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disability planning

Basics of Disability Planning

By Blog
Currently over 37 million Americans are classified as disabled, statistically the average American worker has a 1 in 4 chance of becoming disabled during their career. Nearly everyone can benefit from the creation of a basic disability plan. A basic disability plan should allow your chosen representative to make financial and medical decisions on your behalf if you are incapable of doing so. It is a position of extreme power and you should consider many factors when choosing your representative. The basic building blocks of disability planning typically involve the signing of a power of attorney, health care proxy and…
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revocable trust

What is a Revocable Trust?

By Blog
A Revocable Trust – sometimes referred to as a “Living Trust” – is a lifetime trust that can be amended or revoked at any time during the creator’s life.  The creator (or “grantor”) of the trust typically also serves as trustee and is also a trust beneficiary during his or her life.   At the grantor’s death, the terms of the Revocable Trust direct how the grantor’s assets are to be distributed, essentially acting as a substitute for the Will. Nonetheless, the grantor still executes a Will.  This is because the grantor may have failed to transfer title of certain assets…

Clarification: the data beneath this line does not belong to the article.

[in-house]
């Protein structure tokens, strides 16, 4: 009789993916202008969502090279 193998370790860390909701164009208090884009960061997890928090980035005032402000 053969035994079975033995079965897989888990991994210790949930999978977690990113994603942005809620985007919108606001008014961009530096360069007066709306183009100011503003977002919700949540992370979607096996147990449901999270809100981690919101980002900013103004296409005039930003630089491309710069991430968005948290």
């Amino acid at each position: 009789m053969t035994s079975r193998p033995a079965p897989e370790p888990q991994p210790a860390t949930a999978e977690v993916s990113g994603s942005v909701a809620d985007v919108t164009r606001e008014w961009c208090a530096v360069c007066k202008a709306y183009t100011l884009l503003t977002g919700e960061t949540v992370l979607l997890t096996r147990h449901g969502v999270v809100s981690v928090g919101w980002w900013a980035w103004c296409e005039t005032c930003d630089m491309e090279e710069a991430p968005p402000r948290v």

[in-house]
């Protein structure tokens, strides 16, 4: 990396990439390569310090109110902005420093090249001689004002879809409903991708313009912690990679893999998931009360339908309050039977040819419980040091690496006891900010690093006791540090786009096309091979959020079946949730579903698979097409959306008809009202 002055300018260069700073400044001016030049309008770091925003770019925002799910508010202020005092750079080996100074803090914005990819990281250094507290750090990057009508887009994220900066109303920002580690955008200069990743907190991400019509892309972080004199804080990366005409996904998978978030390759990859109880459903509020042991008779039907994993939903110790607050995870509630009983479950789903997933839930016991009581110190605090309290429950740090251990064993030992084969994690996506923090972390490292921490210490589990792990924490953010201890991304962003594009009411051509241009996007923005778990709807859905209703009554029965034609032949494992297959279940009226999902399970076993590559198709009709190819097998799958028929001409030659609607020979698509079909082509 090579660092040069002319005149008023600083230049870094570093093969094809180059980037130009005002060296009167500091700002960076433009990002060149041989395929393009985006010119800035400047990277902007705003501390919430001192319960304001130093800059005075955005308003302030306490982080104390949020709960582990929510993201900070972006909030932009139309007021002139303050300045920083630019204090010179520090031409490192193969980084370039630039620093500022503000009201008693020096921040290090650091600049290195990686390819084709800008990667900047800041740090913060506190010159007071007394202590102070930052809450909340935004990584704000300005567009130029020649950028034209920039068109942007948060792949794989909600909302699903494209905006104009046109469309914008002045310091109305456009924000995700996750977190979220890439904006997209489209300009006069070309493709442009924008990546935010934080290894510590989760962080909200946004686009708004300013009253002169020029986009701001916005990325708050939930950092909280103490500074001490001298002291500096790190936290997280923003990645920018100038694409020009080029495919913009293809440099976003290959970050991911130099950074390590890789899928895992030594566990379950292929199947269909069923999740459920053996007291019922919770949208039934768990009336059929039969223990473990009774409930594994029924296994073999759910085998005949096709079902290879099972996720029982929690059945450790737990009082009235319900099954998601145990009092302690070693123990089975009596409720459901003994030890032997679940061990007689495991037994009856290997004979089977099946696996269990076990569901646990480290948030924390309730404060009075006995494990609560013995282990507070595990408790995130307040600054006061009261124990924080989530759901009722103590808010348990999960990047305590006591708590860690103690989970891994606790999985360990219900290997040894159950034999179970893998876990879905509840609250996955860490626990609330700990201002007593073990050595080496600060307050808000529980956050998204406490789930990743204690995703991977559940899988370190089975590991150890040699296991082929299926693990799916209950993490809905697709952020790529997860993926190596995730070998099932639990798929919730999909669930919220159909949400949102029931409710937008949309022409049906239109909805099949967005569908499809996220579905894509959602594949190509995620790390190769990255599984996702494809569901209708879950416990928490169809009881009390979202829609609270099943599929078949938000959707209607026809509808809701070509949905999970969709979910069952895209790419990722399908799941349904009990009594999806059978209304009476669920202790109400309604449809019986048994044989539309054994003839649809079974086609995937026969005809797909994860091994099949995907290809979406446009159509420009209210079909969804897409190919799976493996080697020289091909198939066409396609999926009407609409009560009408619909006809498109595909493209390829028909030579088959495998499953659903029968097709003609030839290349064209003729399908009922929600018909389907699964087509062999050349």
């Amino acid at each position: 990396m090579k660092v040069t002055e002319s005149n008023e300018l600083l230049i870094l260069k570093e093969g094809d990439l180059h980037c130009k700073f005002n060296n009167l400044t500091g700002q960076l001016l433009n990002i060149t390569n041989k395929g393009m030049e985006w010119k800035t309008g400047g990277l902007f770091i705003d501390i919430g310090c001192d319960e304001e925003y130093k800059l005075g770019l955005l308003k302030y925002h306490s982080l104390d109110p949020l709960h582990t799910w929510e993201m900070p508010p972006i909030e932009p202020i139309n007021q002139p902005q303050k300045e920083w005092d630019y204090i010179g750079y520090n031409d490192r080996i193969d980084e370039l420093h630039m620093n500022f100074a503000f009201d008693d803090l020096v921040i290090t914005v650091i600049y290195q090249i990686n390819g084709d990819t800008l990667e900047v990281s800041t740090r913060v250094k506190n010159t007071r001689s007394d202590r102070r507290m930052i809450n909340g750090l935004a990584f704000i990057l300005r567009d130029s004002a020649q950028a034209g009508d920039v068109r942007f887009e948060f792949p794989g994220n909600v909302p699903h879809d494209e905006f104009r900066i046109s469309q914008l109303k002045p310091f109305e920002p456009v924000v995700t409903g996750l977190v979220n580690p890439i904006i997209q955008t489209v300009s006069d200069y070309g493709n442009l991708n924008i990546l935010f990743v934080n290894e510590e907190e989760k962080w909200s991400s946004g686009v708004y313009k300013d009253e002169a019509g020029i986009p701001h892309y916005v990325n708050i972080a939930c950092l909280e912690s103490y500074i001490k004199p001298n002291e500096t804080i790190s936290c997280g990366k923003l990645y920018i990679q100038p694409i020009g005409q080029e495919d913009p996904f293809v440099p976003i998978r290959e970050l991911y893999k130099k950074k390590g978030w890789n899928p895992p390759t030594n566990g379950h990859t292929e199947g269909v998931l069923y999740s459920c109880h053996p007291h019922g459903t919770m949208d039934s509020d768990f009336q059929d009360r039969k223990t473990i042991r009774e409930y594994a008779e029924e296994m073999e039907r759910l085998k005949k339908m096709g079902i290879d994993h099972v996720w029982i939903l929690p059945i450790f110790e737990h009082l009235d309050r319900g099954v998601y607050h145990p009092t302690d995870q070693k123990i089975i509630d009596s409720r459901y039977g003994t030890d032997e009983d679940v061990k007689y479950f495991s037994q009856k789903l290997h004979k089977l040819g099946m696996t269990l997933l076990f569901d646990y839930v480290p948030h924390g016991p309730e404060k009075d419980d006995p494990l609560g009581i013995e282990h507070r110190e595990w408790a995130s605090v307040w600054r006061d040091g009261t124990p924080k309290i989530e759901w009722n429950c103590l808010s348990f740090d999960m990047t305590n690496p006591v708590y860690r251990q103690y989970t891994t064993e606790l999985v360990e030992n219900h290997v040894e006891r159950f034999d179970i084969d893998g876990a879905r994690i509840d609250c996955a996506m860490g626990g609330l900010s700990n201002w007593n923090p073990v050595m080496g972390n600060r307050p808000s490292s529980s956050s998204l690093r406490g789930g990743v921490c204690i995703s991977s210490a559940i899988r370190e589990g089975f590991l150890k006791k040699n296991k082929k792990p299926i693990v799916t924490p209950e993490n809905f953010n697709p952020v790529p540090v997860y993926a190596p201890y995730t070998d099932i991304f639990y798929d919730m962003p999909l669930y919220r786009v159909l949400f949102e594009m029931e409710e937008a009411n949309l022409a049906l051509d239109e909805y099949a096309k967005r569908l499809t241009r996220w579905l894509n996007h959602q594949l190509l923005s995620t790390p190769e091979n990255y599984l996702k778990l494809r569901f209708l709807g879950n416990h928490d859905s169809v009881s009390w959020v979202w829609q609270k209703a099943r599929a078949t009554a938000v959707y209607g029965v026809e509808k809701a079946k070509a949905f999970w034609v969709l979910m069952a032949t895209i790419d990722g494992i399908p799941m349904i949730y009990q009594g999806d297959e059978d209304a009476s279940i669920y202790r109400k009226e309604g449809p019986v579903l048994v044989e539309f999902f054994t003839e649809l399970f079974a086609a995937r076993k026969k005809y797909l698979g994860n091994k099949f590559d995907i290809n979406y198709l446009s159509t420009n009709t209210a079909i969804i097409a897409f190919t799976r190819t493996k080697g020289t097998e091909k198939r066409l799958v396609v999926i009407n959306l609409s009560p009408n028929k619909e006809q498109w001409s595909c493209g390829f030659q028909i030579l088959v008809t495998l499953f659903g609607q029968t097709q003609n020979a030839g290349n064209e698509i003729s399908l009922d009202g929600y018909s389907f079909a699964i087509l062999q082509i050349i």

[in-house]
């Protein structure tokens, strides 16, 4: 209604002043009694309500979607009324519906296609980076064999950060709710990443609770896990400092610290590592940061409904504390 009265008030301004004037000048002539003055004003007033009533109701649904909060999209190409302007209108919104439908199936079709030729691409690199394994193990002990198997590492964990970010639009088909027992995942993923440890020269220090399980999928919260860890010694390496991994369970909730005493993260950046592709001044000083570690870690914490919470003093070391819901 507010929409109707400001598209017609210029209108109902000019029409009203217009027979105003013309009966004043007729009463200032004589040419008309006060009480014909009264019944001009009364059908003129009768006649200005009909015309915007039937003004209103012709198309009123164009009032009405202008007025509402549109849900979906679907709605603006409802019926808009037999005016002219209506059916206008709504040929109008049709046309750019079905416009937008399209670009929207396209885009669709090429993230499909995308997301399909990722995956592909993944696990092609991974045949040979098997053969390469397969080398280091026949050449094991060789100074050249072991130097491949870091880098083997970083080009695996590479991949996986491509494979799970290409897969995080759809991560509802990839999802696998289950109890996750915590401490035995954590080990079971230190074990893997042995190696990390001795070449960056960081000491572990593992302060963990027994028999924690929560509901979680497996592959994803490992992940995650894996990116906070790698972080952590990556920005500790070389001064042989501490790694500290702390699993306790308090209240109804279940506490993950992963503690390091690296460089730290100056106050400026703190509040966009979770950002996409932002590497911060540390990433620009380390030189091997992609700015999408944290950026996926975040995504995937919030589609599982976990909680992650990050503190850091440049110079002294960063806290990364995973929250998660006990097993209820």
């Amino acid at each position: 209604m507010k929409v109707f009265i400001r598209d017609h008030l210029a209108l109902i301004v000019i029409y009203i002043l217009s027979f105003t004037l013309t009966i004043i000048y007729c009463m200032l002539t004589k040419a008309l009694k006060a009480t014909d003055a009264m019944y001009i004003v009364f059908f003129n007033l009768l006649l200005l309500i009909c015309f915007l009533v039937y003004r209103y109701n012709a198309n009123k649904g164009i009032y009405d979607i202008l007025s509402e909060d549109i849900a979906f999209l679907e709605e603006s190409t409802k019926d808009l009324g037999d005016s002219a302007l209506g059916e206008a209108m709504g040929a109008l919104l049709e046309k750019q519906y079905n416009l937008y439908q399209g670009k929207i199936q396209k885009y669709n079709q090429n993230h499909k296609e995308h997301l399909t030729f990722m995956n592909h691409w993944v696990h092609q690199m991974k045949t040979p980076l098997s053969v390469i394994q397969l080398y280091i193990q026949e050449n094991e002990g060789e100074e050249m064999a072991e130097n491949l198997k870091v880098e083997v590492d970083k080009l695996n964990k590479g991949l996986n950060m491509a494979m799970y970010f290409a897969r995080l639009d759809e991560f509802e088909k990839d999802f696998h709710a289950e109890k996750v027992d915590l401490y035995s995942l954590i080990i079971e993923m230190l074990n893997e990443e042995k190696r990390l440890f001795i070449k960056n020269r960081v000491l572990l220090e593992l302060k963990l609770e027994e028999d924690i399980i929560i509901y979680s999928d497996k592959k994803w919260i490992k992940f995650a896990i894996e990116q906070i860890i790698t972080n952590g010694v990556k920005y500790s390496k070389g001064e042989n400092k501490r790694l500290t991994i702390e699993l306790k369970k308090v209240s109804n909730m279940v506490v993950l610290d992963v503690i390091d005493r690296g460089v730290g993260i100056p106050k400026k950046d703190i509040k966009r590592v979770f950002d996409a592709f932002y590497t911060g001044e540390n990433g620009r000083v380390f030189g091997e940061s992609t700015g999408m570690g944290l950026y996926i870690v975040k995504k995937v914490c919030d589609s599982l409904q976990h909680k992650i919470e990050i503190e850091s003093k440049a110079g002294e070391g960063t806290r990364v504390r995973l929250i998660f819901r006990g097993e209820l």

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planning

Basics of Estate Planning

By Blog
Lifetime and testamentary planning Contrary to popular belief, estate planning typically involves more than just signing a Will. It generally involves two sets of considerations: lifetime planning and testamentary planning. Lifetime planning may involve choosing decision-makers to make health or financial decisions on your behalf should you become incapacitated. For higher net worth individuals, lifetime planning may also involve establishing tax-efficient gifting strategies during life. A testamentary plan, on the other hand, will designate the individuals or charities who are to inherit your assets at death, and in what capacity (e.g., outright vs. in trust). In addition, a testamentary plan…
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POAs

New Connecticut Uniform Power of Attorney Act to Become Effective October 1, 2016

By Blog
Changes to Connecticut’s existing power of attorney law will take effect on October 1, 2016.  Under the new law, a power of attorney (“POA”) that was signed before October 1, 2016 in compliance with the law in force at that time will remain valid.  A POA signed on or after October 1, 2016 must comply with the provisions of the new law. The new law differs from existing law in a few key ways.  First, the new law requires that a third party, such as a financial institution, either honor a properly executed POA or request additional information/documentation within seven…